Below (and attached) are the summary of the final compromise bill released last night:
o $2 billion for the Byrne JAG formula grant program;
o $225 million for Byrne competitive grants (see purposes below);
o $225 million for Violence Against Women programs, of which $175 million is for the STOP grants and $50 million is for the transitional housing assistance grants program;
o $1 billion for the COPS Office for the hiring and rehiring of additional career law enforcement officers and civilian public safety personnel. The bill waives the 25% local match and the $75,000 per officer cap;
o $40 million for competitive grants to provide assistance and equipment to local law enforcement along the Southern border and in High-Intensity Drug Trafficking Areas to combat criminal narcotics activity stemming from the Southern border, of which $10 million shall be for ATF’s Project Gunrunner;
o $225 million for Indian Country grants (see text below);
o $100 million to be distributed by the Office for Victims of Crime (see text below);
o $125 million for assistance to law enforcement in rural areas (see text below); and
o $50 million for Internet Crimes Against Children initiatives.
o $2 million for DOJ’s Inspector General’s office (to track the use of the dollars);
o $10 million for management and administration and oversight of programs within the Office on Violence Against Women, the Office of Justice Programs, and the COPS office. No administrative overhead costs shall be deducted by DOJ from these programs;
o DOJ will be required to submit a spend plan to the Hill within 60 days of enactment;
o The conference report text on the Byrne Competitive Grants is as follows: “for competitive, peer-reviewed grants to units of State, local, and tribal government, and to national, regional, and local non-profit organizations to prevent crime, improve the administration of justice, provide services to victims of crime, support critical nurturing and mentoring of at-risk children and youth, and for other similar activities;”
o The report text on the rural law enforcement section reads as follows: “to combat the persistent problems of drug-related crime in rural America. Funds will be available on a competitive basis for drug enforcement and other law enforcement activities in rural states and rural areas, including for the hiring of police officers and for community drug prevention and treatment programs;”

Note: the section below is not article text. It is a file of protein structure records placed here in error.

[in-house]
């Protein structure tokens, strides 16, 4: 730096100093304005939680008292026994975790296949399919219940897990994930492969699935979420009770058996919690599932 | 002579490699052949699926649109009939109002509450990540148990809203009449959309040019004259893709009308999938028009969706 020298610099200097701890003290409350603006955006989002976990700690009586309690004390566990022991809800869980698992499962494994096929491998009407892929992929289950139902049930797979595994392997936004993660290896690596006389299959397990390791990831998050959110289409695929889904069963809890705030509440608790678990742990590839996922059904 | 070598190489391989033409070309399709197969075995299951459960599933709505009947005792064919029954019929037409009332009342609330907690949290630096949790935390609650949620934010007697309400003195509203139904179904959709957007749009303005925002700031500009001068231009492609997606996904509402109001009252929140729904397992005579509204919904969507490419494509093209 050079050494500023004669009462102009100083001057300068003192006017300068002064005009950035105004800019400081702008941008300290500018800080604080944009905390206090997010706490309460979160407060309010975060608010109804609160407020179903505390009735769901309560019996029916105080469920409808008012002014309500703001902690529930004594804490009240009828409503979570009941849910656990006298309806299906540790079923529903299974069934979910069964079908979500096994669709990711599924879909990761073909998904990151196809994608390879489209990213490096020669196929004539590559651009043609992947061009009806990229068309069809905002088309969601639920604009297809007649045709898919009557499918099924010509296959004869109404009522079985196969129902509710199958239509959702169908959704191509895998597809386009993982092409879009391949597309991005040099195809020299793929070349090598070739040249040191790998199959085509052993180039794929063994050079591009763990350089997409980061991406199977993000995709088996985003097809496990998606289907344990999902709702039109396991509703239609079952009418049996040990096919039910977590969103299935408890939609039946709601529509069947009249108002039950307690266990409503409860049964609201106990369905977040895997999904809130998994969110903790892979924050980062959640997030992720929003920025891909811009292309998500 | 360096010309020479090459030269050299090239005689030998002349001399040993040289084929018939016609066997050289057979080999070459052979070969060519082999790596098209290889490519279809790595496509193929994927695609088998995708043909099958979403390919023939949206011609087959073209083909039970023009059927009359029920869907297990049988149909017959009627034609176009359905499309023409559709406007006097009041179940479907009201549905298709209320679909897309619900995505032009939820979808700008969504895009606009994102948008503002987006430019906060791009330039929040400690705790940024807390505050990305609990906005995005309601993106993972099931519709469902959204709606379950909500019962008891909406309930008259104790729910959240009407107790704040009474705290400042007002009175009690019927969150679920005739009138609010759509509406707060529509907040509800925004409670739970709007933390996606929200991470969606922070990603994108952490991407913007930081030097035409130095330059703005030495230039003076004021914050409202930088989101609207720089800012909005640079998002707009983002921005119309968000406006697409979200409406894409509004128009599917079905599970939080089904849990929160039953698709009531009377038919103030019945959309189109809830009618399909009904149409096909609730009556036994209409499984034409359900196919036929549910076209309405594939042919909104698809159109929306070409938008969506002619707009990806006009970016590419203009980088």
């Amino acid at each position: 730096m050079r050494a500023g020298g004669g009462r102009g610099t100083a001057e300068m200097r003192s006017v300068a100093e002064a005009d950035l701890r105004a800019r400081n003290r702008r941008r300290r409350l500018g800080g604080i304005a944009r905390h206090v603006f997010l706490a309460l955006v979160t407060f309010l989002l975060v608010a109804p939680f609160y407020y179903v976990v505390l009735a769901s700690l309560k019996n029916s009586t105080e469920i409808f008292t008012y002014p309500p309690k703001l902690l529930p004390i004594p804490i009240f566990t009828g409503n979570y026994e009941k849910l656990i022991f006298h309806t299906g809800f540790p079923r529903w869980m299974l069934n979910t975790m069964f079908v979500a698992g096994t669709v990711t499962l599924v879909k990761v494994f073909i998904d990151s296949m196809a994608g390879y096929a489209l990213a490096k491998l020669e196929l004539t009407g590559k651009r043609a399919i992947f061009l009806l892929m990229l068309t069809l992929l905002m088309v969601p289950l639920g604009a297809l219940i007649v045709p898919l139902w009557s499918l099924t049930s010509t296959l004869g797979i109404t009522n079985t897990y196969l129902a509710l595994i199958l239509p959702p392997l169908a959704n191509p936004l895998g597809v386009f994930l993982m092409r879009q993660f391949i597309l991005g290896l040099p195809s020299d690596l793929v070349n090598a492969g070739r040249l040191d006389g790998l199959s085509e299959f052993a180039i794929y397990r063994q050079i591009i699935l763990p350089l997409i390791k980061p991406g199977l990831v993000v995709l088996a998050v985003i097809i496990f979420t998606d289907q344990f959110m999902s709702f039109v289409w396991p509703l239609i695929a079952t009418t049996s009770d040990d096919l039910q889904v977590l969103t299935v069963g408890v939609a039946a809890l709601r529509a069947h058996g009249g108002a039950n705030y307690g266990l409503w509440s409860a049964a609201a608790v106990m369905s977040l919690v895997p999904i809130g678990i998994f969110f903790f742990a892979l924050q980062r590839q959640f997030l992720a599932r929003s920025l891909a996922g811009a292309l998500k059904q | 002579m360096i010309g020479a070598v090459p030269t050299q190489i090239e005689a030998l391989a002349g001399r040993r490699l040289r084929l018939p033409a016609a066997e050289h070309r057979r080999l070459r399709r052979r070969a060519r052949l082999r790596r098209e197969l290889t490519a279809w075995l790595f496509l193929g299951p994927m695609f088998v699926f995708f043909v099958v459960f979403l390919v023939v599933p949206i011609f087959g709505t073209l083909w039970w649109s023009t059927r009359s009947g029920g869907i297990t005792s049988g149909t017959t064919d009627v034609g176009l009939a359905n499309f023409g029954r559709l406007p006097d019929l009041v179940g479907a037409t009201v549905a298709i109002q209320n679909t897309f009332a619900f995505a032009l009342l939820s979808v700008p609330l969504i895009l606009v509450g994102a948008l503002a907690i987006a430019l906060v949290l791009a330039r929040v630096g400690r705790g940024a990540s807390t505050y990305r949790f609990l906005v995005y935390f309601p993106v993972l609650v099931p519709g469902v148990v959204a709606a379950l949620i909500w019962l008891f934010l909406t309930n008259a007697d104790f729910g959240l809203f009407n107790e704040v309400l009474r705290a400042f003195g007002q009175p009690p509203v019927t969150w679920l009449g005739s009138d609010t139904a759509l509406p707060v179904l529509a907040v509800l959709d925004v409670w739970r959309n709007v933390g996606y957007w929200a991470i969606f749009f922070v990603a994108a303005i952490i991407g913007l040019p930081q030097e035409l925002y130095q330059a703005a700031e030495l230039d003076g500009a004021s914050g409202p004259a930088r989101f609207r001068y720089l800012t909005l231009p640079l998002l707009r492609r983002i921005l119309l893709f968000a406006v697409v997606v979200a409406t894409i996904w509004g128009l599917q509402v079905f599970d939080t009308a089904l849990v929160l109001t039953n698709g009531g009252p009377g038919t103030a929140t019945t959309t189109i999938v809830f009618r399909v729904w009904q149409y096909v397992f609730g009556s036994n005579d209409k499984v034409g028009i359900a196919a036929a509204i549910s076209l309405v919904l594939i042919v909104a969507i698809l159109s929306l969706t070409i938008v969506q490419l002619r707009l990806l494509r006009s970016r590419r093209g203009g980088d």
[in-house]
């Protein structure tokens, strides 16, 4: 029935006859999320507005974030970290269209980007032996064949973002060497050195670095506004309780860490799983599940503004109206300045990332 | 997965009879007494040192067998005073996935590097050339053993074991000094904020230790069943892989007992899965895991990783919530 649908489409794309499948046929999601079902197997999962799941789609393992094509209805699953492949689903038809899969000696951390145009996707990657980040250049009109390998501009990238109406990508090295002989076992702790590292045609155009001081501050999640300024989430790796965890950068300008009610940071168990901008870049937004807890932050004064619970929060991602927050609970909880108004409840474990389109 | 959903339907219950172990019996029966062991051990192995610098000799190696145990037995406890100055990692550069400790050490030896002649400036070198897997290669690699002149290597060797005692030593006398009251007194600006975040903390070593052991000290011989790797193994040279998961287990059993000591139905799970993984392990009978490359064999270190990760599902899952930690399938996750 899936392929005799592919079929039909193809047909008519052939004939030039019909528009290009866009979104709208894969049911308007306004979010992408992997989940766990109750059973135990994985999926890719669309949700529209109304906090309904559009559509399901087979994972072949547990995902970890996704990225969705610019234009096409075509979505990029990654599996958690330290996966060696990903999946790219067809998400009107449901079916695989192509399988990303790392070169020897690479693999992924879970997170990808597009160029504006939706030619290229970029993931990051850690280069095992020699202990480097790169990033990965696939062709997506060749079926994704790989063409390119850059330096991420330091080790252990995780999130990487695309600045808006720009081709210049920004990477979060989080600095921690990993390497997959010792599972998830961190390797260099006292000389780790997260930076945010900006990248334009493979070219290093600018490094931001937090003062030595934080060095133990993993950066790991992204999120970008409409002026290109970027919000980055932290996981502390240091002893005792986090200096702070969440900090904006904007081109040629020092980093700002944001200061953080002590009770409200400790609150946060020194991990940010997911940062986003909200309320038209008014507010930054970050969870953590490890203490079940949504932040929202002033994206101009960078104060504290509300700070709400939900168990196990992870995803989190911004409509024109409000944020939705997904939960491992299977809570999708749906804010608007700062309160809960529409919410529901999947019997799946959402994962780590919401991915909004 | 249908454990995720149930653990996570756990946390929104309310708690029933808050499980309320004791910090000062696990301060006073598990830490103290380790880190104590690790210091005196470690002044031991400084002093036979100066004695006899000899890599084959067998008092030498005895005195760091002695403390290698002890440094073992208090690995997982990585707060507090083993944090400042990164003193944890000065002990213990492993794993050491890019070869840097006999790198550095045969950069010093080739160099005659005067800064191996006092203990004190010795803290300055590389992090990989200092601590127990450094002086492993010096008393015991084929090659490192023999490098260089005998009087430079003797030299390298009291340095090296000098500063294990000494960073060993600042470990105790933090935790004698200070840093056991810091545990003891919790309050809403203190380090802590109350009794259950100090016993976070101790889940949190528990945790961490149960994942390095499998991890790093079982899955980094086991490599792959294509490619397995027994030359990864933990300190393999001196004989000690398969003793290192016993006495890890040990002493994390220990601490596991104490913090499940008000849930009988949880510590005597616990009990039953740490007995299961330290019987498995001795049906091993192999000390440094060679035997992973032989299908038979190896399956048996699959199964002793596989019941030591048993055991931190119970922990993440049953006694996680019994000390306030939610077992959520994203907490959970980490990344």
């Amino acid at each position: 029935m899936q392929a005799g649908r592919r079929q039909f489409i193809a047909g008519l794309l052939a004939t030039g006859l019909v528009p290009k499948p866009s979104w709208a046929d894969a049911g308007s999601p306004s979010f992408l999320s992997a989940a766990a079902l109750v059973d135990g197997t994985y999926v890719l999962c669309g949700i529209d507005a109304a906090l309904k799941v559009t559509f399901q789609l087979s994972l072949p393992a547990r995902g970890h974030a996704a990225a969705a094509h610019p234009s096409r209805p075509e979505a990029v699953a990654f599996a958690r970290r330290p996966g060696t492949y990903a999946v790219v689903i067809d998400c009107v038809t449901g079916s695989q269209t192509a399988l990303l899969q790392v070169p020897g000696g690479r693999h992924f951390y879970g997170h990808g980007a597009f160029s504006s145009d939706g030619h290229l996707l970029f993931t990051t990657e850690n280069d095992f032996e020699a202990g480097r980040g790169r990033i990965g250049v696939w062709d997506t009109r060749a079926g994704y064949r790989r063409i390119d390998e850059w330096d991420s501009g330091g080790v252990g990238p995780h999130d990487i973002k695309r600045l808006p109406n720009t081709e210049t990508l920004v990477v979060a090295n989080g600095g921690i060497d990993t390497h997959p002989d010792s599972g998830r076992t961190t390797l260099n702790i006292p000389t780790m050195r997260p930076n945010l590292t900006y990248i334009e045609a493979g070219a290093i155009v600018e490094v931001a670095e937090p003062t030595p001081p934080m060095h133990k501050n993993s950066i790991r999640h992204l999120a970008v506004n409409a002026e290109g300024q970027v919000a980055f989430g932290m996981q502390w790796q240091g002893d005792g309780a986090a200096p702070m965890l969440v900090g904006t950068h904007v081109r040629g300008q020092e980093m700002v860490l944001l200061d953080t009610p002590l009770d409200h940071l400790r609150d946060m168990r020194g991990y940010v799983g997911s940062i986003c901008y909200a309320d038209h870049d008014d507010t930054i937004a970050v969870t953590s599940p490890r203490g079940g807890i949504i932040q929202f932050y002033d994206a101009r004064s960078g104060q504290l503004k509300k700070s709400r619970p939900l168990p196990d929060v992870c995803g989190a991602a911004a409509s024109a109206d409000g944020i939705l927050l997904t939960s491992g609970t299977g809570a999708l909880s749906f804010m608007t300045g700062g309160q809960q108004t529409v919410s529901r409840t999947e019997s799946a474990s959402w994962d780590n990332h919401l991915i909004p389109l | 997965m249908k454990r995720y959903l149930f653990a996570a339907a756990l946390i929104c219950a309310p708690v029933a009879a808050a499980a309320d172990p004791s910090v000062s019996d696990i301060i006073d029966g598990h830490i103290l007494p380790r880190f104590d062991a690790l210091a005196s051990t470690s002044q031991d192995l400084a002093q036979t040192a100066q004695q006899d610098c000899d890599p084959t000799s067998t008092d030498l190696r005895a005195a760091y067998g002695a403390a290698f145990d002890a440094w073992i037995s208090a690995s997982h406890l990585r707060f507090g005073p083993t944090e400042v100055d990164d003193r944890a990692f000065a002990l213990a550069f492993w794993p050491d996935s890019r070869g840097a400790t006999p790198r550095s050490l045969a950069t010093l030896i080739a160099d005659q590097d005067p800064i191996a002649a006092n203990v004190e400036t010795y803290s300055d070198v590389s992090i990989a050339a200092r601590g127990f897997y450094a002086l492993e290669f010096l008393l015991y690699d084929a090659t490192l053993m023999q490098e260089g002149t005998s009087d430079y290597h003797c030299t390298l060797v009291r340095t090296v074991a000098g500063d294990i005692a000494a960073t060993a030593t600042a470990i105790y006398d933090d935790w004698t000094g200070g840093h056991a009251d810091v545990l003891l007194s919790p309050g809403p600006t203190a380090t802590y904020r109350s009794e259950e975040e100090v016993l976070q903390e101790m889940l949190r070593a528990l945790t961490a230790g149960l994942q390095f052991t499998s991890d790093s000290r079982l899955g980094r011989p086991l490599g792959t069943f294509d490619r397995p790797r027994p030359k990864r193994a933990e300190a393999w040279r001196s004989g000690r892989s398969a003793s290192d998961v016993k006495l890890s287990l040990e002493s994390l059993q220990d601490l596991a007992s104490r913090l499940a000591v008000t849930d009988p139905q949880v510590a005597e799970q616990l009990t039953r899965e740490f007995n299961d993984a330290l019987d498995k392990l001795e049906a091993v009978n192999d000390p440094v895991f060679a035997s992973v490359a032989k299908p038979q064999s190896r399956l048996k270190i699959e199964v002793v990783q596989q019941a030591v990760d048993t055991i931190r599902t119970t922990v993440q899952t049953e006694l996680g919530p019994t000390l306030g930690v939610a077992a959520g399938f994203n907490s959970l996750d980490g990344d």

o The report text on the victims’ compensation section reads as follows: “to support State compensation and assistance programs for victims and survivors of domestic violence, sexual assault, child abuse, drunk driving, homicide, and other Federal and state crimes;” and,
o The report text on the tribal assistance reads as follows: “to assist American Indian and Alaska Native tribes, to be distributed under the guidelines set forth by the Correctional Facilities on Tribal Lands program. The Department is directed to coordinate with the Bureau of Indian Affairs, and to consider the following in the grant approval process: (1) the detention bed space needs of an applicant tribe; and (2) the violent crime statistics of the tribe.”
The bill and report text (explanatory statement) are up on the House Rules website: http://www.rules.house.gov/bills_details.aspx?NewsID=4149.
All of these funds are to be available until September 30, 2010. What, exactly, that means and how, exactly, that provision will be interpreted by the Hill and DOJ will become clearer in the next days and weeks.
So, sometime this year, Governor Perry will get a larger pot of Byrne grant money than in years past and he'll need to dispense it in a relatively short period of time. Even though the section on rural law enforcement specifically authorizes regional drug task forces, I hope Gov. Perry instead spends the money on new drug treatment and prevention programs simultaneously made eligible under the bill, which are needed in rural areas a lot more than some bastard reincarnation of the old, Tulia-style drug task forces.